Hong Kong Basic Law

Almost half of Hong Kong’s doctors and dentists support right to nominate candidates in chief executive election

PUBLISHED : Sunday, 23 March, 2014, 7:32pm
UPDATED : Wednesday, 26 October, 2016, 2:38pm

Almost half of Hong Kong's doctors and dentists say they support the idea of voters nominating candidates for the chief executive poll, according to a survey by the Hong Kong Medical Association.

This is despite 72 per cent of them saying Hong Kong should adhere to the Basic Law and rulings of the National People's Congress Standing Committee in reforming its political system.

About 55 per cent of those surveyed said they opposed the Occupy Central civil disobedience campaign planned for this summer, which seeks to mobilise supporters to block the streets of Central unless the government comes up with what they consider a true democratic system for the chief executive election in 2017. Only about 25 per cent said they supported the protest.

More than 14,000 questionnaires were sent to local registered doctors and dentists late last month, with 1,507 responses received by March 15.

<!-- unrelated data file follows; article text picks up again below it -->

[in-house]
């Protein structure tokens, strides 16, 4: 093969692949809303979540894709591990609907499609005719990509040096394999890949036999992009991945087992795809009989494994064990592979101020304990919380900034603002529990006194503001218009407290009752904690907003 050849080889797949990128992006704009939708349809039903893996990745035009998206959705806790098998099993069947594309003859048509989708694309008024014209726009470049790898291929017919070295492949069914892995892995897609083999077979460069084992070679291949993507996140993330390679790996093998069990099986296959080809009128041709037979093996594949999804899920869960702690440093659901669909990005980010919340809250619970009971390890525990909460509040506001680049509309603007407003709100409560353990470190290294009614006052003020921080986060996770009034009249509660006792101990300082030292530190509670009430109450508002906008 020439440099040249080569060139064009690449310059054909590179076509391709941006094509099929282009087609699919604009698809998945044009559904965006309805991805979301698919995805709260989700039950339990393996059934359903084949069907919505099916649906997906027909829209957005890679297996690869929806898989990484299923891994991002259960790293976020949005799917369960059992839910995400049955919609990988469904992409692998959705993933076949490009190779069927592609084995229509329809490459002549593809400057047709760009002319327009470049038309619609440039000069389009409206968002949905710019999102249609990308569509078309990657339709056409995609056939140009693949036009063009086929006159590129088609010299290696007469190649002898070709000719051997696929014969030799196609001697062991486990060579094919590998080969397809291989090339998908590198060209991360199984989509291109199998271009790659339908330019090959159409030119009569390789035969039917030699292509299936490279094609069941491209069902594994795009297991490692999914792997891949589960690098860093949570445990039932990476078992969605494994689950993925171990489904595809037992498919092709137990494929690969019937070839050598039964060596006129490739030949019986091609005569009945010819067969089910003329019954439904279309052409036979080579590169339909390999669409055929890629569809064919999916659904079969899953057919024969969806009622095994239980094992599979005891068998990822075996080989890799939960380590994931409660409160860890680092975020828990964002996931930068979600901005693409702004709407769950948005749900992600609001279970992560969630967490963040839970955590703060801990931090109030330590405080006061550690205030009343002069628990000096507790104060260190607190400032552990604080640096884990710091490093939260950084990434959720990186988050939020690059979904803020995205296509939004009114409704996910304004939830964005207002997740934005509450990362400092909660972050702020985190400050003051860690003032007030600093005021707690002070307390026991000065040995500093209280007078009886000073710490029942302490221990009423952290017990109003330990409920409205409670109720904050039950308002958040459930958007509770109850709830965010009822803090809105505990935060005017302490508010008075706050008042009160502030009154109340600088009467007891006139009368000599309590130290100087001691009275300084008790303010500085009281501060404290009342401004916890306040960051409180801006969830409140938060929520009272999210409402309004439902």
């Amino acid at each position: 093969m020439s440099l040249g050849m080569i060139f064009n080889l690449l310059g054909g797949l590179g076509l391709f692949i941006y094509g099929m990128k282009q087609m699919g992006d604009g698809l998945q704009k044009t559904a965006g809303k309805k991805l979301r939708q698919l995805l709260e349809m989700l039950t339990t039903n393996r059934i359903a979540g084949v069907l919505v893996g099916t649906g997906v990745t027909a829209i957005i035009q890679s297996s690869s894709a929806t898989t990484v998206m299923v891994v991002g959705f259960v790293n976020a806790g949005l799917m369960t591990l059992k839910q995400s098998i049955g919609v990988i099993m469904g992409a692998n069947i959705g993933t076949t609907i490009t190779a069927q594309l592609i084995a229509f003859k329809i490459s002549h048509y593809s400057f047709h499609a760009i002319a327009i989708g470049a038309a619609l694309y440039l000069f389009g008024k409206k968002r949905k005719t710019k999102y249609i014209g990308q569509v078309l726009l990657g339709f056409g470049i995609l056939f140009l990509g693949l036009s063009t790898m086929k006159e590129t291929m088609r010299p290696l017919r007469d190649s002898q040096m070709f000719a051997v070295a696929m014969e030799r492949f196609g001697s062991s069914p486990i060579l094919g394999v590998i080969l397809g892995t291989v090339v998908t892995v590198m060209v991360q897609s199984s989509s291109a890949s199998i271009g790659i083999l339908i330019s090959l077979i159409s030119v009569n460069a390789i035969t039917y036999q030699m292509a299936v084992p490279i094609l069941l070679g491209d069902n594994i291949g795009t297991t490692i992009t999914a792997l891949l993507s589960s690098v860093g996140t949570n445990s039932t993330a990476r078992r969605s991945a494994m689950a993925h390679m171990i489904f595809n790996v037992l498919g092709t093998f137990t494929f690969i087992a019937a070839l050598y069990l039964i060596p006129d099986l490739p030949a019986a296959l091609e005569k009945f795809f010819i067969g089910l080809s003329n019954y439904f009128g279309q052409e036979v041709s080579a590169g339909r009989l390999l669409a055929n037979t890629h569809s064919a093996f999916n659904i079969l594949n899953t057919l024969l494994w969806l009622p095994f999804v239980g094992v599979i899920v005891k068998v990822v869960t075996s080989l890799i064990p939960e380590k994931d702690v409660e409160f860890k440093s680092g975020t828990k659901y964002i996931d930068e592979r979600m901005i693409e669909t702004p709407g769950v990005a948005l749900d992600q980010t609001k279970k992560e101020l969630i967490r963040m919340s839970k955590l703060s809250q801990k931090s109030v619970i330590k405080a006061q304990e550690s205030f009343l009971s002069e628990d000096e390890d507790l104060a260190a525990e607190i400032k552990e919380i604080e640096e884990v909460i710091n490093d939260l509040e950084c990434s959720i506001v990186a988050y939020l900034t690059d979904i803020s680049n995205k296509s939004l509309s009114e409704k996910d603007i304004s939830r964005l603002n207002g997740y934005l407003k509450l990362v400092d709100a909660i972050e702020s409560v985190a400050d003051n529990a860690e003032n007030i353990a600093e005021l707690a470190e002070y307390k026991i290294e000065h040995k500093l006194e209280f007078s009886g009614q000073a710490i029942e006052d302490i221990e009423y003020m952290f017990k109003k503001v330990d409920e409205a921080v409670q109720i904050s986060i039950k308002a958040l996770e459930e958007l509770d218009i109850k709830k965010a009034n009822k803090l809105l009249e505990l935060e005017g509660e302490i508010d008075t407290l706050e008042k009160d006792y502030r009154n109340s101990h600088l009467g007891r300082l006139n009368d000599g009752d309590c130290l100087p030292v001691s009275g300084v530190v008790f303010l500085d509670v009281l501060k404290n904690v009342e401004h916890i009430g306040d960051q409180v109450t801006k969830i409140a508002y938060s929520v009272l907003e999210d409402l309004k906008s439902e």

On the idea of public nomination of chief executive candidates, 49 per cent of respondents supported the idea, while 38.2 per cent objected.

Beijing officials have repeatedly expressed opposition to public nomination, saying it is not in line with the Basic Law.

On Saturday, Beijing law professor and member of the Basic Law Committee Rao Geping told a seminar in Hong Kong that public nomination would undermine the exclusive right of the nominating committee to put forward candidates.

Article 45 of the Basic Law states that the chief executive should be selected "by universal suffrage upon nomination by a broadly representative nominating committee in accordance with democratic procedures".

On reform of the Legislative Council elections, 58.1 per cent of the respondents said the number of seats returned through direct elections should be increased for the 2016 poll, while close to 30 per cent of those questioned preferred to maintain the status quo.